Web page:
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CouchPotato is an automatic NZB and torrent downloader. You can keep a "movies I want" list and it will search for NZBs/torrents of these movies every X hours. Once a movie is found, it will send it to SABnzbd or download the torrent to a specified directory.
docker create \ --name=couchpotato \ -v <path to data>:/config \ -v <path to data>:/downloads \ -v <path to data>:/movies \ -e PGID=<gid> -e PUID=<uid> \ -e TZ=<timezone> \ -p 5050:5050 \ linuxserver/couchpotato
The parameters are split into two halves, separated by a colon, the left hand side representing the host and the right the container side.
For example with a port -p external:internal - what this shows is the port mapping from internal to external of the container.
So -p 8080:80 would expose port 80 from inside the container to be accessible from the host's IP on port 8080
http://192.168.x.x:8080 would show you what's running INSIDE the container on port 80.
-p 5050- the port(s)
-v /config- Couchpotato Application Data
-v /downloads- Downloads Folder
-v /movies- Movie Share
-e PGIDfor for GroupID - see below for explanation
-e PUIDfor for UserID - see below for explanation
-e TZfor timezone information, eg Europe/London
It is based on alpine-linux with S6 overlay, for shell access whilst the container is running do
docker exec -it couchpotato /bin/bash.
User / Group Identifiers
Sometimes when using data volumes (
-v flags) permissions issues can arise between the host OS and the container. We avoid this issue by allowing you to specify the user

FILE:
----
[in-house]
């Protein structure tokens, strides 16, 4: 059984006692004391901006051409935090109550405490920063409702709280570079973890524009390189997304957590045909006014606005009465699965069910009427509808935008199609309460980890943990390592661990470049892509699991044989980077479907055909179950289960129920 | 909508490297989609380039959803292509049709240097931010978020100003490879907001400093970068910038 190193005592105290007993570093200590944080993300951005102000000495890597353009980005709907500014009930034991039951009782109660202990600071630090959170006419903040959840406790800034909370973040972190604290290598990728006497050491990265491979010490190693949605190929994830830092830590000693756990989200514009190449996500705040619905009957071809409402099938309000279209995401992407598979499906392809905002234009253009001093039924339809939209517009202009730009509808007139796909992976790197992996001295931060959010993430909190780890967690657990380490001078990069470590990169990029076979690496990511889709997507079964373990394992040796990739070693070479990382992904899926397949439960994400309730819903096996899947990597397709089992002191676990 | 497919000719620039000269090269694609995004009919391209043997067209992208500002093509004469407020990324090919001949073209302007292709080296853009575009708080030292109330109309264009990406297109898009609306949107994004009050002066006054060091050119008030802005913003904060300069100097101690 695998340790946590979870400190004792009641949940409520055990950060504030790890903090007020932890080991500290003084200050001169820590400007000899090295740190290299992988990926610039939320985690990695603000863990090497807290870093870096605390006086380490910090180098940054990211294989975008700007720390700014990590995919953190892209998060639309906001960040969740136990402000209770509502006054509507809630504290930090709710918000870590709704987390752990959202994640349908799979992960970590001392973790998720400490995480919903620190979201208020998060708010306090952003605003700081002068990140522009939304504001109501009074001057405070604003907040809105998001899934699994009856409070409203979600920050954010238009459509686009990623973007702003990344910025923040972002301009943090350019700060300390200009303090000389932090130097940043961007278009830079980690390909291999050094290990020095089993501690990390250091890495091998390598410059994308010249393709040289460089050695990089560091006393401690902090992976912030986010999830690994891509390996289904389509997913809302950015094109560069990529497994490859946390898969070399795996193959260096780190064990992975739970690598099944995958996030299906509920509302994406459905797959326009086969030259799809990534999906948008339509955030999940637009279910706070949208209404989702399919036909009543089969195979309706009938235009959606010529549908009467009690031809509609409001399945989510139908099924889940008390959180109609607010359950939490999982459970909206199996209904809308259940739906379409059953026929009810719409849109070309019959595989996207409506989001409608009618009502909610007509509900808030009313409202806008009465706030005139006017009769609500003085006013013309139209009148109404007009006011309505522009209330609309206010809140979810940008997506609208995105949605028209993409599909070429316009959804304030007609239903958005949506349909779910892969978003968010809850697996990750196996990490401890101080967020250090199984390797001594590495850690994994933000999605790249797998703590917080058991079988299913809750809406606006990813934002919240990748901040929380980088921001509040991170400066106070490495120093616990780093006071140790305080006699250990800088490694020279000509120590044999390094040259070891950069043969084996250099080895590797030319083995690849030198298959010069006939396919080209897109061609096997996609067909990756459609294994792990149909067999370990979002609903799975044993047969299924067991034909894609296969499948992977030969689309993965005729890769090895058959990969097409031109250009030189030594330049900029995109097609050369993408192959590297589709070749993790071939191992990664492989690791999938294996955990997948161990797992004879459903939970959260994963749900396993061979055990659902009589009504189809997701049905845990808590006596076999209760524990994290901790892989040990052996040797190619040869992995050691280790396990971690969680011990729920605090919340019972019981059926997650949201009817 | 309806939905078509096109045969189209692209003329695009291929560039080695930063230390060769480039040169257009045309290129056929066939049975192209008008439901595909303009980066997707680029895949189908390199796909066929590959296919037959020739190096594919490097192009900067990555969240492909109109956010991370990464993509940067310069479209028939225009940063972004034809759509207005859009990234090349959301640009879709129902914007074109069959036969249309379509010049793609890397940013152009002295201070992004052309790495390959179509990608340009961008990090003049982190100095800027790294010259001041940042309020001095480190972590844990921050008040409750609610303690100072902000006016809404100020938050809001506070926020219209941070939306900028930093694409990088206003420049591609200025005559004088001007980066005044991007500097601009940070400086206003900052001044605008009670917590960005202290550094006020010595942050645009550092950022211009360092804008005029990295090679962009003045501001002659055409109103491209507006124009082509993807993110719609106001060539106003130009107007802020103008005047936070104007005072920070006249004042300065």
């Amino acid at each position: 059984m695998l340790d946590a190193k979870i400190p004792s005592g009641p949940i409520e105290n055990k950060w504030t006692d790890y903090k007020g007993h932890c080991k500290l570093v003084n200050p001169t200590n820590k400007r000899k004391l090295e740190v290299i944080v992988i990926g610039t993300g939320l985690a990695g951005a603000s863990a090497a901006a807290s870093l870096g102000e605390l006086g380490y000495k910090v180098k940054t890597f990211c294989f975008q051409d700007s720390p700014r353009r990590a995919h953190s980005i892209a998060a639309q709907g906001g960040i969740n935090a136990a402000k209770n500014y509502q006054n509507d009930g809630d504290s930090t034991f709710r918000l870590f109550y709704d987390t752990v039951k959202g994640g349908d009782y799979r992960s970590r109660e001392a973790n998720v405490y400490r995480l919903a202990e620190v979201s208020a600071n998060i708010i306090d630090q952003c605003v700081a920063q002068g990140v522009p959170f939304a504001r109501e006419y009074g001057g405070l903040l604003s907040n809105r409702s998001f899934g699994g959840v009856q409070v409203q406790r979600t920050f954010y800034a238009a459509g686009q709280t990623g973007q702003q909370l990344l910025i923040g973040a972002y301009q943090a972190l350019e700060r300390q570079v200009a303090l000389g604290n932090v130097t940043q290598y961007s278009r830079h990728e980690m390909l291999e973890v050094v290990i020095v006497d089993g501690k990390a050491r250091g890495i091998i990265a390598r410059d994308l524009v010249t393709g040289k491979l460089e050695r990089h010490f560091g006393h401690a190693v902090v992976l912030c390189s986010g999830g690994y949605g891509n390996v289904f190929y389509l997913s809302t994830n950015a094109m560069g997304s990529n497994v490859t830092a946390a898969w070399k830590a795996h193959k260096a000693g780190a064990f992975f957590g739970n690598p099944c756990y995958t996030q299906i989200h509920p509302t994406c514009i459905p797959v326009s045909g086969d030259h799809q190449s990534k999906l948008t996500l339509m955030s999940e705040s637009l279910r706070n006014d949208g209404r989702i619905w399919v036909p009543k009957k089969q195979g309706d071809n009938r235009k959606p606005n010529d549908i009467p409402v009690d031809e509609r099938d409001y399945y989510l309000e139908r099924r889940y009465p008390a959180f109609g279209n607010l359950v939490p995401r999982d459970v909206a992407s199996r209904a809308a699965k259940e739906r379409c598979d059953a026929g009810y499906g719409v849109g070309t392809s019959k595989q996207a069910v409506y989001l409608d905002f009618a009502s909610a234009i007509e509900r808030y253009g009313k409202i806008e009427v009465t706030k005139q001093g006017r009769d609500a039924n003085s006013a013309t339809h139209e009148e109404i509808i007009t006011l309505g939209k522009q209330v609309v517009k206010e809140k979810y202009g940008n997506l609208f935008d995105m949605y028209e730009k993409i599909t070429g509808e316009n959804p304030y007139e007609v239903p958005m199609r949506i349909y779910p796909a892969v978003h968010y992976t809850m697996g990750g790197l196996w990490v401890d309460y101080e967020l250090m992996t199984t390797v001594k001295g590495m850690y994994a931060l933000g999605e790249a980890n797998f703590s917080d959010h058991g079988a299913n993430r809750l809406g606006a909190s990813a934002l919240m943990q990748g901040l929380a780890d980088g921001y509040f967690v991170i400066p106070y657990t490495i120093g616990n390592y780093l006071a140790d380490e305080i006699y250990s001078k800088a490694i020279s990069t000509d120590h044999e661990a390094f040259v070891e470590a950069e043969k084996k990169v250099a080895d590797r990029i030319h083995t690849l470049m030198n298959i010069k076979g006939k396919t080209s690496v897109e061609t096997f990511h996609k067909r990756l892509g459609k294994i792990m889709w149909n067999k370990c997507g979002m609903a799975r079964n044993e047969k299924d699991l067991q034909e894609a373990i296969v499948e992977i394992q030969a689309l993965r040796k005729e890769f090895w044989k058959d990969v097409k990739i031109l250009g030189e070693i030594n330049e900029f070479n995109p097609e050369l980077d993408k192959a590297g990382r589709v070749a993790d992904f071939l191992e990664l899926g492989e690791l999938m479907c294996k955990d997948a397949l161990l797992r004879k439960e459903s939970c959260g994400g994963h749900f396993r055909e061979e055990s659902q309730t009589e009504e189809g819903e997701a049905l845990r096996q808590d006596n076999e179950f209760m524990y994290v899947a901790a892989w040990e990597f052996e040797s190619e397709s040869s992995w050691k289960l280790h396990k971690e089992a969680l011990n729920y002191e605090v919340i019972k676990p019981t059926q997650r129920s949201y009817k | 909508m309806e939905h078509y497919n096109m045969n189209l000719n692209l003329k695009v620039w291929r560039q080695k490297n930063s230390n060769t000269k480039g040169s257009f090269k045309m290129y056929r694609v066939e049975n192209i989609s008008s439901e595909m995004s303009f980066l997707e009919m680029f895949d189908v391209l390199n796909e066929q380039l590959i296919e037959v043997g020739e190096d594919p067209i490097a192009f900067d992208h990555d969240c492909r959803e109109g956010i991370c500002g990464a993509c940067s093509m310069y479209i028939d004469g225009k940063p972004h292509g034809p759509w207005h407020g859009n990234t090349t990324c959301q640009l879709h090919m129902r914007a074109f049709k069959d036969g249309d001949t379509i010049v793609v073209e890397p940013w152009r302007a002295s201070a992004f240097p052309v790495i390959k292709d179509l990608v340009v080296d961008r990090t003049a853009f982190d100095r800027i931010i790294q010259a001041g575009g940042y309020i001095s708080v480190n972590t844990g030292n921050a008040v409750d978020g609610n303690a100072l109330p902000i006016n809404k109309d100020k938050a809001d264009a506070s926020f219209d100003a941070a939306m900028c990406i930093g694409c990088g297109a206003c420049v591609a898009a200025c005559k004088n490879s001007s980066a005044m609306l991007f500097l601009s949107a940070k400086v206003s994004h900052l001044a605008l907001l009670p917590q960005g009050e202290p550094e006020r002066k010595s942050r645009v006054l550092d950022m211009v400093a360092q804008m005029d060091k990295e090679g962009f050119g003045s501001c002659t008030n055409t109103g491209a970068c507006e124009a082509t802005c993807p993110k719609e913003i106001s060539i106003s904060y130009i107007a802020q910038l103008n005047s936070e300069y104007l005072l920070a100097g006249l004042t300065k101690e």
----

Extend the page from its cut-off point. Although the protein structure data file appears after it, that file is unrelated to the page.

PUID and group
PGID. Ensure the data volume directory on the host is owned by the same user you specify and it will "just work" ™.
In this instance
PGID=1001. To find yours use
id user as below:
$ id <dockeruser> uid=1001(dockeruser) gid=1001(dockergroup) groups=1001(dockergroup)
Setting up the application
Access the webui at
<your-ip>:5050, for more information check out CouchPotato.
- To monitor the logs of the container in realtime
docker logs -f couchpotato.
- 07.02.17: Rebase to alpine 3.5.
- 11.11.16: Stop cp logging to docker log (they are accessible in the webui and the config folder)
- 30.09.16: Fix umask.
- 09.09.16: Add layer badges to README
- 27.08.16: Add badges to README
- 08.08.16: Rebase to alpine linux
- 12.11.15: Misc Code Cleanup
- 02.10.15: Change to python baseimage.
- 28.07.15: Updated to latest baseimage (for testing), and a fix to autoupdate.
su - username -s /bin/bash -c id
sigboe thank you for the suggestion on log max size! I've had issues with this in the past.
I use this image and it had filled up my root partition in a month. Because everything in sdout and sderr is logged by default, and couchpotato is very verbose. So I suggest adding a max size to the logs.
This would save a log file with max size of 1MB and will not roll over to a new log file. I don't know exactly how docker handles being full, but It is better than getting a full root partition. For normal usage 1MB should be many days.
- Use WinSCP or Terminal to read file /etc/passwd
- First number is PUID, 2nd number is PGID
Any idea how to find a uid/gid for an account on a Synology NAS?